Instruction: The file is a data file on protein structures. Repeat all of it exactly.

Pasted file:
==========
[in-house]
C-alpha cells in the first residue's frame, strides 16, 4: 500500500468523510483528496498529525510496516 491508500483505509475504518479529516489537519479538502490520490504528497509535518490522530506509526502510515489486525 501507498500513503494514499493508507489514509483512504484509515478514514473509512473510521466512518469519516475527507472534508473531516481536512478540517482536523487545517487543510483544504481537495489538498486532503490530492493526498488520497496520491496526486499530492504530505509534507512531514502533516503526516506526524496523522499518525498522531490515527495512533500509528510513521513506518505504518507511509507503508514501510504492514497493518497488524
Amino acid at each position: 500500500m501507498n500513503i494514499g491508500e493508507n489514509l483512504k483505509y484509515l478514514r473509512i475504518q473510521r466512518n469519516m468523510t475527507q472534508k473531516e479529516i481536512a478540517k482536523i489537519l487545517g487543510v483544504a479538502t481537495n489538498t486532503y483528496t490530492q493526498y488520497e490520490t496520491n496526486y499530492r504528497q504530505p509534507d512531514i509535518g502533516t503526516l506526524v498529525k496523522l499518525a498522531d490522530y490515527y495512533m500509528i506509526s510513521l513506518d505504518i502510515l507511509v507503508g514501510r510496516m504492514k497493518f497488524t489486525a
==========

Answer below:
[in-house]
C-alpha cells in the first residue's frame, strides 16, 4: 500500500468523510483528496498529525510496516 491508500483505509475504518479529516489537519479538502490520490504528497509535518490522530506509526502510515489486525 501507498500513503494514499493508507489514509483512504484509515478514514473509512473510521466512518469519516475527507472534508473531516481536512478540517482536523487545517487543510483544504481537495489538498486532503490530492493526498488520497496520491496526486499530492504530505509534507512531514502533516503526516506526524496523522499518525498522531490515527495512533500509528510513521513506518505504518507511509507503508514501510504492514497493518497488524
Amino acid at each position: 500500500m501507498n500513503i494514499g491508500e493508507n489514509l483512504k483505509y484509515l478514514r473509512i475504518q473510521r466512518n469519516m468523510t475527507q472534508k473531516e479529516i481536512a478540517k482536523i489537519l487545517g487543510v483544504a479538502t481537495n489538498t486532503y483528496t490530492q493526498y488520497e490520490t496520491n496526486y499530492r504528497q504530505p509534507d512531514i509535518g502533516t503526516l506526524v498529525k496523522l499518525a498522531d490522530y490515527y495512533m500509528i506509526s510513521l513506518d505504518i502510515l507511509v507503508g514501510r510496516m504492514k497493518f497488524t489486525a